Finding that it was not necessary to deal with Anheuser’s first argument and noting that such a determination “might well involve disagreeing with the reasoning in Thymes”, the Court agreed with Anheuser that there were limited grounds on which an expungement proceeding can succeed.

The Court held that there was no misstatement by Anheuser in this case that could invalidate the registration. At the Canadian filing date, the application was filed based on proposed use and there was no misstatement about use of the trade-mark in the United States. When the application was amended to replace the proposed use filing basis with the foreign registration and use basis, the statement that the trade-mark had been used in the United States was true. The Court dismissed Coors’ application for expungement.

Practice Points

The holding in Thymes that an application based on foreign registration and use requires foreign use in the country of origin at the Canadian filing date is controversial because it appears to be at odds with the language in the Act and the Trade-mark Regulations. It also contradicts the long-standing and common practice within the intellectual property community in Canada, which the Court acknowledged in this case, of filing applications in Canada based on foreign registration and use of the trade-mark where foreign use has not yet commenced by the filing date.

The Coors decision states that where a Canadian application does not include foreign registration and use as a basis of filing until such time as foreign use of the trade-mark has actually commenced, there will be no basis to expunge the resulting registration for a misstatement in the underlying trade-mark application.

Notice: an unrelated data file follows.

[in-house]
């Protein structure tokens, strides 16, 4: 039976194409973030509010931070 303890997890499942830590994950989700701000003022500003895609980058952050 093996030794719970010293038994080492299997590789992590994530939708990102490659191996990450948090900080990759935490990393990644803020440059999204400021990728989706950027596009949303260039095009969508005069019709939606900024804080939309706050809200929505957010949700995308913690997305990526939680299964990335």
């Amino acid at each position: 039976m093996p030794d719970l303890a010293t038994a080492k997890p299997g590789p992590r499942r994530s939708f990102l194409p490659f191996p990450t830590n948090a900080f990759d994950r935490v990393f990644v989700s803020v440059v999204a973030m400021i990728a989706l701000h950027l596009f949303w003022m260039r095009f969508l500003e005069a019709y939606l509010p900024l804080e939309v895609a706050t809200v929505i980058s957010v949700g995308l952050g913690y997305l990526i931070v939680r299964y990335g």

In practical terms, this means that rather than including an incomplete foreign registration and use basis of filing at the date of filing the Canadian application and amending the application to complete the claim once foreign use commenced (as was the case in Thymes), it may be preferable to file a Canadian proposed use application and subsequently amend that application to include a completed foreign registration and use basis of filing.

The adoption of this strategy, however, only increases the chances of successfully defending against an expungement proceeding (i.e., once the registration issues). It may not defeat an opposition in a similar factual scenario given the Court’s reluctance to address the findings in the Thymes decision. Therefore, it may be possible for an application to be successfully opposed for lack of foreign use as at the Canadian filing date even where the foreign registration and use basis of filing was added by way of a subsequent amendment.

It would be interesting to see how the application in Thymes, had it issued to registration, would be treated in an expungement proceeding. It is difficult to see how a statement regarding an applicant’s intention to use a trade-mark in a foreign jurisdiction in the future (and not of actual use) made at the date of filing of the Canadian application would qualify as a misstatement sufficient to invalidate the registration.

Lastly, in Thymes, Manson J. stated that foreign use of a trade-mark had to occur at the Canadian date of filing in the country of origin. It is noted that the term “country of origin” has a very specific meaning under the Act and, in reference to foreign use, section 30(d) specifically states that all the applicant has to provide is “the name of a country in which the trade-mark has been used”. Interestingly, the Court in this case did not resolve this discrepancy in Thymes, instead, stating that foreign use had to occur in the country in which the foreign registration issued and was relied upon in the Canadian application. It remains to be seen how the Court’s interpretation of section 30(d) will affect success on an opposition or expungement proceeding.